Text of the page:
Moviegoers debate merits of 'Vertigo'

Wednesday September 5, 2012

According to Sight & Sound magazine, Alfred Hitchcock’s 1958 thriller "Vertigo" is the greatest movie of all time. According to some local movie buffs, not so much.

Every decade, the British Film Institute’s publication polls critics to select the greatest films of all time. From 1962 to 2002, the Orson Welles film "Citizen Kane" has topped that list -- not to mention several others, and is widely regarded as the crowning cinematic achievement.

This year, "Vertigo" flip-flopped positions with "Citizen Kane" on the list, forsaking any fear of heights suggested by the title to become the top of the heap of ranked films.

Nearly 80 people of all ages packed Little Cinema at the Berkshire Museum at a special weekend showing to see "Vertigo" on a large cinema screen -- a rare opportunity in the year 2012.

"It was fascinating to revisit it," said Lesley Ann Beck, communications director for Berk shire Museum. "There was a different dynamic watching it with a large group of people in the theater. That’s the way Hitchcock intended it to be seen."

The Little Cinema audience’s consensus was that "Vertigo" was "good," "very good," or "great" -- but not the greatest movie of all time.

"I think [Sight & Sound magazine] should have kept ‘Citizen Kane’ on top. I was surprised they shifted it," said Douglas Roy, a local movie buff who was front and center of the theater to experience the crisp, digital version of "Vertigo" on the big screen.

" ‘Citizen Kane’ showed all elements of filmmaking, but this is a good movie. ‘North by Northwest’ is still the best Hitchcock movie, though," Roy said.

"Vertigo" stars James Stew art as John "Scottie" Ferguson, a cop plagued with a fear of heights. He comes out of retirement when an old college friend named Gavin Elster asks him to spy on his wife (Kim Novak in dual roles), thinking she is possessed by an ancestor.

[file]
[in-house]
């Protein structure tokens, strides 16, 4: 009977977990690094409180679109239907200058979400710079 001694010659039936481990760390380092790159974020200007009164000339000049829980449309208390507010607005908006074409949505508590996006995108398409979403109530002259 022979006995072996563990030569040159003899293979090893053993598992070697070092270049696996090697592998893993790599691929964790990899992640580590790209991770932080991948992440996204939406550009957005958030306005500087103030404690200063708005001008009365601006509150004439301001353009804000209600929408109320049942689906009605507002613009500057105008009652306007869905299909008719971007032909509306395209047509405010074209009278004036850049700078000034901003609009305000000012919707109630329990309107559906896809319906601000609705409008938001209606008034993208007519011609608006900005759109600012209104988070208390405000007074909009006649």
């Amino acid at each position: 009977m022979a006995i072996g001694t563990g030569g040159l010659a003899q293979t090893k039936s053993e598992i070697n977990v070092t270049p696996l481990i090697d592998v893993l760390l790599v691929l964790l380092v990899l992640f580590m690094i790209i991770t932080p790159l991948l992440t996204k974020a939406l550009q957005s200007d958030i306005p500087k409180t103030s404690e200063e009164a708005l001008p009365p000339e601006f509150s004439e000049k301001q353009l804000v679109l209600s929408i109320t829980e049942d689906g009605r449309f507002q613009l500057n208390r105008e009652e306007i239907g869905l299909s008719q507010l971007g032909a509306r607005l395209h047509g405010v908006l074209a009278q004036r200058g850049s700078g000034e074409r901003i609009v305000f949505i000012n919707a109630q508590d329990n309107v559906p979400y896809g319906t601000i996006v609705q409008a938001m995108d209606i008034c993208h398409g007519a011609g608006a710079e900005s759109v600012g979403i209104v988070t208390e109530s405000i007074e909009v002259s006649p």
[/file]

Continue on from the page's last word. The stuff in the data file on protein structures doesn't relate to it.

With its twisty, topsy-turvy plot, the audience was clearly engaged in "Vertigo," murmuring as specific plot points were brought to light or gasping in horror at the famous suicide scene.

Pittsfield resident Sarah Delsignor and her daughter, Kate, 13, proclaim themselves to be Hitchcock fans. "Rear Window" is Kate’s all-time favorite movie.

"We don’t own many movies, but we own that one," Sarah Delsignor said.

After filing out of the movie, the Delsignors were a tad confused by the movie’s intricate plot line. Sarah Delsignor said she’d take to the Internet when she got home to help decipher the movie.

The movie acted as a refresher for other attendees, like Pittsfield natives Anita Bakst and Jean Doak. They were happy to see the movie again, especially since they had a hard time recalling if they had even seen it in the first place.

"I don’t think it’s the greatest movie of all time. For me, that would be ‘Witness for the Prosecution,’ " Bakst said. "But how do you call just one movie the greatest movie of all time? There are so many."

Doak said "Gone with the Wind" is her pick for the greatest movie of all time.

"I can watch it over and over," she said. "I don’t care how long it is."

But "Vertigo" isn’t without its merits, Roy said, and shouldn’t be scoffed at when considered the greatest film of all time.

"The psychology works on so many levels," Roy said.

Little Cinema often shows classic films as a way of displaying their relevance, even in modern context, and to spur discussion among the community.

"We have the freedom to do that," Beck said, adding that "Casablanca" should be given consideration for the greatest movie of all time.


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